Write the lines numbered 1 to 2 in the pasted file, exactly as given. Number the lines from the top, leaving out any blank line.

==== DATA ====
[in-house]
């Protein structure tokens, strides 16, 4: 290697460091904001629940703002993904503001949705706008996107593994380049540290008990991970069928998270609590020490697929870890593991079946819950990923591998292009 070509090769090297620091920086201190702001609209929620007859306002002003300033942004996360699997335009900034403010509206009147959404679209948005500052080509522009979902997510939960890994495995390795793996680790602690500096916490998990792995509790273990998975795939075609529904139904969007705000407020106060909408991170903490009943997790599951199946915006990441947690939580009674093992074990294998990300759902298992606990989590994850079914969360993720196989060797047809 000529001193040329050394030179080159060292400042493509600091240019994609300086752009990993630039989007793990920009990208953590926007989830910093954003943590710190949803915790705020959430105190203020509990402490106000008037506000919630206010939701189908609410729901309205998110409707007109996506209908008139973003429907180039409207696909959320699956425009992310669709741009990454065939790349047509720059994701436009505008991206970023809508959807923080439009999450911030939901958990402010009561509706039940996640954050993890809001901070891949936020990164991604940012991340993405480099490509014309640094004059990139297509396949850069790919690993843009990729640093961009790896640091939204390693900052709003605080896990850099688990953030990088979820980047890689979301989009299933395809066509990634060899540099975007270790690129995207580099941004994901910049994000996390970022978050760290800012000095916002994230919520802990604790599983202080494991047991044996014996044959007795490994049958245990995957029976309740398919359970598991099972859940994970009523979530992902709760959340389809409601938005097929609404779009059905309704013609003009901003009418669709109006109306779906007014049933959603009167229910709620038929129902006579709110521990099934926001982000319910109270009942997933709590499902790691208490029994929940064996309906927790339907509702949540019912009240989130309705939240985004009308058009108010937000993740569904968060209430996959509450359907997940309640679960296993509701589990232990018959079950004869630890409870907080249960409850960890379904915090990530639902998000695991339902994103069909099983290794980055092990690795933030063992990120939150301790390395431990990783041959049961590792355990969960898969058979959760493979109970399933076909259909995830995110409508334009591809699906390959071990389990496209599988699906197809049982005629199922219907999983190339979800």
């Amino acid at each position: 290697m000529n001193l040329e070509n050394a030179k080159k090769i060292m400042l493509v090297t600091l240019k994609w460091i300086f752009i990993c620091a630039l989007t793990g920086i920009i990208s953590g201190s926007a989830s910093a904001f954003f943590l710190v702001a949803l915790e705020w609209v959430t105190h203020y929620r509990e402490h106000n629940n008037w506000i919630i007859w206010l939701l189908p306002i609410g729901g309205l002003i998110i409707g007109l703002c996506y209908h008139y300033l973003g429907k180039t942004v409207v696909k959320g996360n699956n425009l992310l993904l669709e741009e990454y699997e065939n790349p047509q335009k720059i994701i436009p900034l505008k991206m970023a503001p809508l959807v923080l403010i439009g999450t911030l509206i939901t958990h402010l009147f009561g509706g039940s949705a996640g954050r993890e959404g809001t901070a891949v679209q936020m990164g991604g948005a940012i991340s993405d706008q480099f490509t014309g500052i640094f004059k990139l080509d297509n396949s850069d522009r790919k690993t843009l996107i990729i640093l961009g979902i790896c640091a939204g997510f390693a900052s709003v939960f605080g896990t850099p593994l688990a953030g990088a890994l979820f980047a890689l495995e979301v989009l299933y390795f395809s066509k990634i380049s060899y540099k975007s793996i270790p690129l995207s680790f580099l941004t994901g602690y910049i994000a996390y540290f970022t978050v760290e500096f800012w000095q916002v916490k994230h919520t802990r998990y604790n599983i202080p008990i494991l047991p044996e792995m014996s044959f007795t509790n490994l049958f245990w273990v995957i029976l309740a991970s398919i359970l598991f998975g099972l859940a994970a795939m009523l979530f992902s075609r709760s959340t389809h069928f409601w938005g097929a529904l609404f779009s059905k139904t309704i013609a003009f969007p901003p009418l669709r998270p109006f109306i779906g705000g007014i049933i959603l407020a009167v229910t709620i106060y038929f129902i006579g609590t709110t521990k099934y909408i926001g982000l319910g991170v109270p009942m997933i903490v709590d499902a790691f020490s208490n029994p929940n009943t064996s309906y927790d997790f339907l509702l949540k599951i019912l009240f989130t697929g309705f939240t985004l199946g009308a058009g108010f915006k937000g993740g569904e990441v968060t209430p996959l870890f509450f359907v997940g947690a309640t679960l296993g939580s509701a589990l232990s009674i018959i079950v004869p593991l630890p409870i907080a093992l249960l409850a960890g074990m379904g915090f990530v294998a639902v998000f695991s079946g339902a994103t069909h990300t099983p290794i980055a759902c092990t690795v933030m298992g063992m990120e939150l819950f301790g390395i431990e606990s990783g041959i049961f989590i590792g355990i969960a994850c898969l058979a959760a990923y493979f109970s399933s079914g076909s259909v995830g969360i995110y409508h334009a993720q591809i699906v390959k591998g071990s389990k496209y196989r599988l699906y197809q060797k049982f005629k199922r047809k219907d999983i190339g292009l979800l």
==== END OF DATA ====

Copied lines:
[in-house]
């Protein structure tokens, strides 16, 4: 290697460091904001629940703002993904503001949705706008996107593994380049540290008990991970069928998270609590020490697929870890593991079946819950990923591998292009 070509090769090297620091920086201190702001609209929620007859306002002003300033942004996360699997335009900034403010509206009147959404679209948005500052080509522009979902997510939960890994495995390795793996680790602690500096916490998990792995509790273990998975795939075609529904139904969007705000407020106060909408991170903490009943997790599951199946915006990441947690939580009674093992074990294998990300759902298992606990989590994850079914969360993720196989060797047809 000529001193040329050394030179080159060292400042493509600091240019994609300086752009990993630039989007793990920009990208953590926007989830910093954003943590710190949803915790705020959430105190203020509990402490106000008037506000919630206010939701189908609410729901309205998110409707007109996506209908008139973003429907180039409207696909959320699956425009992310669709741009990454065939790349047509720059994701436009505008991206970023809508959807923080439009999450911030939901958990402010009561509706039940996640954050993890809001901070891949936020990164991604940012991340993405480099490509014309640094004059990139297509396949850069790919690993843009990729640093961009790896640091939204390693900052709003605080896990850099688990953030990088979820980047890689979301989009299933395809066509990634060899540099975007270790690129995207580099941004994901910049994000996390970022978050760290800012000095916002994230919520802990604790599983202080494991047991044996014996044959007795490994049958245990995957029976309740398919359970598991099972859940994970009523979530992902709760959340389809409601938005097929609404779009059905309704013609003009901003009418669709109006109306779906007014049933959603009167229910709620038929129902006579709110521990099934926001982000319910109270009942997933709590499902790691208490029994929940064996309906927790339907509702949540019912009240989130309705939240985004009308058009108010937000993740569904968060209430996959509450359907997940309640679960296993509701589990232990018959079950004869630890409870907080249960409850960890379904915090990530639902998000695991339902994103069909099983290794980055092990690795933030063992990120939150301790390395431990990783041959049961590792355990969960898969058979959760493979109970399933076909259909995830995110409508334009591809699906390959071990389990496209599988699906197809049982005629199922219907999983190339979800």